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Indonesian activist goes on trial for communism

Supporters say Heri Budiawan is victim of trumped up charges aimed at silencing opposition to gold mining firms

Indonesian activist goes on trial for communism

Heri Budiawan (center), an anti-mining activist, faces a possible seven year jail sentence after being accused of spreading communism. (Photo supplied)

Ryan Dagur, Jakarta
Indonesia

January 11, 2018

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An anti-mining activist has pleaded not guilty in an Indonesian court to charges of spreading communism, in a case that his supporters say is a cynical attempt to undermine his activism.

Heri Budiawan, who could face up to seven years in prison if found guilty, delivered his plea in the Banyuwangi District Court in East Java on Jan. 9.

Communism was banned in Indonesia following the murder of several senior military officers in 1965, which subsequently led to a series of anti-communist massacres in which hundreds of thousands of people were killed.

Budiawan was arrested in April last year after gold mining firms, PT Bumi Suksesindo and PT Damai Suksesindo filed a police complaint against him after the activist organized a protest against their activities in Banyuwangi district.

A banner displaying communist symbols such as the hammer and sickle was held up at the protest the firms alleged.

Prosecutors later charged Budiawan with “committing crimes against the security of the state,” referring to the country’s criminal code that forbid the dissemination of communism and Marxist-Leninism.

Budiawan’s supporters said the charges were trumped up.

"These charges are clearly linked to Budiawan’s opposition to gold mining.” Deva Kusuma, spokesman of “For Banyuwangi,” an environmental advocacy group said.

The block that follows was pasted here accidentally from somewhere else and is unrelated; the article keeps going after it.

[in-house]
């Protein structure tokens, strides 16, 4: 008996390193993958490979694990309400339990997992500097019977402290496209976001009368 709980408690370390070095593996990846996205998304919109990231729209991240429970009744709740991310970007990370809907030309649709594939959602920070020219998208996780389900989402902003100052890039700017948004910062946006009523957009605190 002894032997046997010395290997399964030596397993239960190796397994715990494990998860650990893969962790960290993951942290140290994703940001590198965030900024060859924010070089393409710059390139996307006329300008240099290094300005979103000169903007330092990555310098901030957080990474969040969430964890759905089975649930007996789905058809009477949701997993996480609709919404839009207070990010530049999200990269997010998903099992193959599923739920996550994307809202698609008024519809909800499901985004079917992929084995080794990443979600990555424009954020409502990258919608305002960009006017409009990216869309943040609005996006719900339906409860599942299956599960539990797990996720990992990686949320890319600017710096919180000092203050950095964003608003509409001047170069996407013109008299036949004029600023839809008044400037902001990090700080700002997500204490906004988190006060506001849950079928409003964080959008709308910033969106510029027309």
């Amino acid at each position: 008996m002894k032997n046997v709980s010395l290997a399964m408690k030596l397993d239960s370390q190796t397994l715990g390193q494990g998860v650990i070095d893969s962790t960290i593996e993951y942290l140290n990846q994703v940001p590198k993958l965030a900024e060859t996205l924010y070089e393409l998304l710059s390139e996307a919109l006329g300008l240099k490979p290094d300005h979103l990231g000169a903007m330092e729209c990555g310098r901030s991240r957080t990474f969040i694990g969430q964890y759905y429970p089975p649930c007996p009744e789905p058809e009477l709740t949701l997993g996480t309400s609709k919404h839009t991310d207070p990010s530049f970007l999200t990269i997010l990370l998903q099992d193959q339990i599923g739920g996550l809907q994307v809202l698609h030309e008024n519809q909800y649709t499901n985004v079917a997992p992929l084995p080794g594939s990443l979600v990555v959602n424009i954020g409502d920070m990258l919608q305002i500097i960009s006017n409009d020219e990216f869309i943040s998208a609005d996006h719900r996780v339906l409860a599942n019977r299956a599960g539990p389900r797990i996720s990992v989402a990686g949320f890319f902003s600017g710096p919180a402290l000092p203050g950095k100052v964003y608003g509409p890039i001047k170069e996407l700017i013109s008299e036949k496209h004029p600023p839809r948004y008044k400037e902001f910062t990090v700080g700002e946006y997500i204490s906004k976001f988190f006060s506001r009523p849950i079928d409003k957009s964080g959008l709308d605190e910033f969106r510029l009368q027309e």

"The accusations are ridiculous. The rally was only aimed at opposing the presence of the mining companies,” he said.

There is also no proof that the offending banner ever existed, Kusuma said, adding that no such banner had been produced as evidence.

“This fact becomes even more suspicious as protesters made the banners under the watchful eyes of the police before the rally. So where did the offending banner come from?” he said.

Melky Nahar, campaign manager for the Anti Mining Network accused police of siding with the mining firms and ignoring local people’s complaints against the gold-mining firms that operate on an 11,600-hectare site

Since mining began in 2012, he said, at least five villages have suffered disasters such as mudslides.

“Local water supplies have also dried up as a result of mining activities,” he said.

He also said that Budiawan’s case could contravene an environmental protection law which states that “those who fight for their right to live in a healthy and proper environment cannot be charged with crimes or civil penalties.”

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